On September 1, 1995, at 0830 hours Pacific daylight time, a Hiller UH-12E, N4027D, made a hard landing following the loss of a tail rotor blade while applying chemicals to a field near Dos Palos, California. The helicopter was owned and operated by Bettencourt Flying Service, Inc., of Delhi, California, and was on a local area aerial application flight under 14 CFR Part 137. Visual meteorological conditions prevailed at the time and no flight plan was filed. The helicopter sustained substantial damage. The certificated airline transport pilot, the sole occupant, was not injured. The flight originated at Delhi, California, on the day of the accident at 0600 hours.

The pilot reported that he was spraying pesticides on a tomato field when a strong vibration started through the airframe, followed immediately by a severe yaw. The pilot was unable to control the yaw with pedal input and the helicopter began to spin. He reduced power and lowered the collective to stop the yaw and the helicopter landed hard. The pilot stated that examination of the helicopter after the accident revealed one tail rotor blade was missing.

An FAA airworthiness inspector from the Fresno, California, Flight Standards District Office, examined the helicopter wreckage at the accident site. The missing tail rotor blade was found about 100 feet from the helicopter wreckage. The inspector reported that the tension torsion (TT) plates of the separated blade were broken at the hub attach bolts. No leading edge damage was observed on the blade.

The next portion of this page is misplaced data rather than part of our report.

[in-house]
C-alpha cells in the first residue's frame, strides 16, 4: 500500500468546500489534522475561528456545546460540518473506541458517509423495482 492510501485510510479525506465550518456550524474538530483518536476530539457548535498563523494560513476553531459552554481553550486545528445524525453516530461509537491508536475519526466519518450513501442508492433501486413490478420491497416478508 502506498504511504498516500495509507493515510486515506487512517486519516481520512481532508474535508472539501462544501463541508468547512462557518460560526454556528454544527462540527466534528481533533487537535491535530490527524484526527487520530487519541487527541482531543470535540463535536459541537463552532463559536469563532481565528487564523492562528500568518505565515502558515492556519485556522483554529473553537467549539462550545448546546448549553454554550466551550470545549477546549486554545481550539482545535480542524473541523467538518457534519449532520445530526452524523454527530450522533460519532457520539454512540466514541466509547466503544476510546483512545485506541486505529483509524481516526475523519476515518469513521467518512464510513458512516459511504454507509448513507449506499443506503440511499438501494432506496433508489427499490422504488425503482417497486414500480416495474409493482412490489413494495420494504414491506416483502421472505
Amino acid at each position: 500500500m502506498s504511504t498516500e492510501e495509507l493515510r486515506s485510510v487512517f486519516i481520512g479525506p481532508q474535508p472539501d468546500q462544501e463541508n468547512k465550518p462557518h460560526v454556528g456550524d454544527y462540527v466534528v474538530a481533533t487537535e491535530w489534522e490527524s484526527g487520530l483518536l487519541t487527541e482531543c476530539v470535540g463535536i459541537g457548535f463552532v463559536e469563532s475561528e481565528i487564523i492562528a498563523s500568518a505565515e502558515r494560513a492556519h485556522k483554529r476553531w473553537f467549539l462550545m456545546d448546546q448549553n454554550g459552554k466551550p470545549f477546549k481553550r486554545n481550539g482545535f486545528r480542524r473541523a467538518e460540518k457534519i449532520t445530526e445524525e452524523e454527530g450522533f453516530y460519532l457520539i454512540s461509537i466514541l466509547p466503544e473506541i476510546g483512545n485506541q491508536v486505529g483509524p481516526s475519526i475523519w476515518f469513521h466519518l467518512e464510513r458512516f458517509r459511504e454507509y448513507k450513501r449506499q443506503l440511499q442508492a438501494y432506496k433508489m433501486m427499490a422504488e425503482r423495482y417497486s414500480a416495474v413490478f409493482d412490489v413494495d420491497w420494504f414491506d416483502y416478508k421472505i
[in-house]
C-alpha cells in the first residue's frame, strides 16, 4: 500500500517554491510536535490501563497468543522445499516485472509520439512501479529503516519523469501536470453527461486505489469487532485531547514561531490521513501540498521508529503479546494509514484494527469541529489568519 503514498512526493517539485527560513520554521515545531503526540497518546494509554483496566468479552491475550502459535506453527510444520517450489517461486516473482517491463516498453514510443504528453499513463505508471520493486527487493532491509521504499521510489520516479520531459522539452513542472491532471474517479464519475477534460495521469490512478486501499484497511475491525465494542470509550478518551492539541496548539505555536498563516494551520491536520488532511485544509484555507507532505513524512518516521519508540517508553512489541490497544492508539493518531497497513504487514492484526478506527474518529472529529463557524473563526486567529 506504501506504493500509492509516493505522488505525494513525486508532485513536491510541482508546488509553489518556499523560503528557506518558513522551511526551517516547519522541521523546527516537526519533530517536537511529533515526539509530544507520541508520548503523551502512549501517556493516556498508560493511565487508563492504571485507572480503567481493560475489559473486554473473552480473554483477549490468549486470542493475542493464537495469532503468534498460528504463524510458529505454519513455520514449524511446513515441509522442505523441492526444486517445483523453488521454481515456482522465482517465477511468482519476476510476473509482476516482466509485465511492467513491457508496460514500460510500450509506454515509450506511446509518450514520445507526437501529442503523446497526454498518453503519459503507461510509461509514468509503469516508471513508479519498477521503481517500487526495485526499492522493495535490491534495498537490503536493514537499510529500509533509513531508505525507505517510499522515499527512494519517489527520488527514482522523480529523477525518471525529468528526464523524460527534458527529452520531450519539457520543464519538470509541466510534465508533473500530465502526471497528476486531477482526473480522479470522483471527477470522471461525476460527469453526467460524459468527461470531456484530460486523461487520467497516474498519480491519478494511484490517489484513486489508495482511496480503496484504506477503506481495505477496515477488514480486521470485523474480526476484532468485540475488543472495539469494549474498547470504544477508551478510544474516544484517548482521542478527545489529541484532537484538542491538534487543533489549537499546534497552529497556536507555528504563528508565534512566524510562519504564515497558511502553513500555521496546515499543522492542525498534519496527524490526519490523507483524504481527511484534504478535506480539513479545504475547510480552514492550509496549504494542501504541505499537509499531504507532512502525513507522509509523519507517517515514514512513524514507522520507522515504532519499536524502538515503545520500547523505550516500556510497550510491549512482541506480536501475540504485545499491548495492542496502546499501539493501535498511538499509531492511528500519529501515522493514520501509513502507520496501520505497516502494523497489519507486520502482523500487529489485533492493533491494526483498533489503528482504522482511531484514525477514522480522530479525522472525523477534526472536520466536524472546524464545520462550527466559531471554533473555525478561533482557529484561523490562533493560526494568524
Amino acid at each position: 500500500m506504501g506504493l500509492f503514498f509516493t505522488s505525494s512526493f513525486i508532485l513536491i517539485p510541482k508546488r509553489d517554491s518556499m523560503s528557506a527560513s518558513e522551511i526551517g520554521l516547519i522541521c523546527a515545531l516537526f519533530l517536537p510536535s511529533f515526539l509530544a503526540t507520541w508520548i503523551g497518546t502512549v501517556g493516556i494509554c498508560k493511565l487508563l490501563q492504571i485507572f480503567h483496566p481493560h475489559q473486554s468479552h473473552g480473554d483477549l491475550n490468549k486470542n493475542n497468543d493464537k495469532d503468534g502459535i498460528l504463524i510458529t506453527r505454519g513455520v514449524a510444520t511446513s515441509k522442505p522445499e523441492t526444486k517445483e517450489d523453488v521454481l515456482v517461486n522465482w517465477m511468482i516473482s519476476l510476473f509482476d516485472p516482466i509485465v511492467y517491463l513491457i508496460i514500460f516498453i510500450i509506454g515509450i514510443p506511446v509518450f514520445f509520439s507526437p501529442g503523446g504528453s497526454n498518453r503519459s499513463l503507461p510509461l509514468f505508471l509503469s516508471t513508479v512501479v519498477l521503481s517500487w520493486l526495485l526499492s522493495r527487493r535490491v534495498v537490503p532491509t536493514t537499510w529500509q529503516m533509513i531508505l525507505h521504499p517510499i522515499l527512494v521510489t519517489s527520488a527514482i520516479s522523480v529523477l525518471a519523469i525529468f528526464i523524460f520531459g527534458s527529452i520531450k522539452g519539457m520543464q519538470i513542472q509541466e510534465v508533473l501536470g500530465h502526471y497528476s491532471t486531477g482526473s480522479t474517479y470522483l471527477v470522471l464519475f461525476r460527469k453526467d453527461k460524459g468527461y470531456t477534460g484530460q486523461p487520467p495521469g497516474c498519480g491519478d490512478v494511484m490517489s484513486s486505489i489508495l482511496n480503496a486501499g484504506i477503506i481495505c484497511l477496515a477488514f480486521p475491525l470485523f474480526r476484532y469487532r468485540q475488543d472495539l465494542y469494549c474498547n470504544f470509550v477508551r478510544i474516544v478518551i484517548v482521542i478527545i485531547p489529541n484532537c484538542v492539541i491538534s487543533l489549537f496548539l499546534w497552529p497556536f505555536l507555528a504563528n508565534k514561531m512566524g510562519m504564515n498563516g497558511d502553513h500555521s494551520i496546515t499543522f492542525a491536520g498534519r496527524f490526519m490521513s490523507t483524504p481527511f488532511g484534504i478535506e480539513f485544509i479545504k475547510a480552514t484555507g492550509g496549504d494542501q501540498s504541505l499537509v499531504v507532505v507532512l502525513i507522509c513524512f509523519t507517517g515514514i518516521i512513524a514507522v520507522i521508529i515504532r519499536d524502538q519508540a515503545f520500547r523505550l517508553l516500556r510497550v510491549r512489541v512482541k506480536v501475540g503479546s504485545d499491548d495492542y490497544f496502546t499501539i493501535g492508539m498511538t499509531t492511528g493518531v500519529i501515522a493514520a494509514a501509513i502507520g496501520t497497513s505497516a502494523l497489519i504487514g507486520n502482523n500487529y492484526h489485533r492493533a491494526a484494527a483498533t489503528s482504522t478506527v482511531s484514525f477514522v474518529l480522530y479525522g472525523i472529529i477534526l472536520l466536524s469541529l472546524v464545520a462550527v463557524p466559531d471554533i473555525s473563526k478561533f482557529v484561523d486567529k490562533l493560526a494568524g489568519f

The fractured TT plates were sent to the Safety Board's metallurgical laboratory in Washington, D. C., for examination. A copy of the report is attached. According to the report, representative fractures were selected for detailed examination. Features typical of progressive fatigue cracking were observed. A material analysis revealed that the straps were made from the manufacturer's specified material. No evidence of foreign element contamination was found on the fracture faces.

Review of the Hiller component replacement/overhaul schedule revealed that the tail rotor TT bar has a 12,500-hour life limit. The helicopter maintenance records denote that the fractured TT bar had accumulated a total time in service of 3,710 hours.

The FAA Service Difficulty Report data base was examined for records of prior TT bar failures. No prior incidents were found. Several helicopter repair stations were queried and they reported no knowledge of prior TT bar failures.

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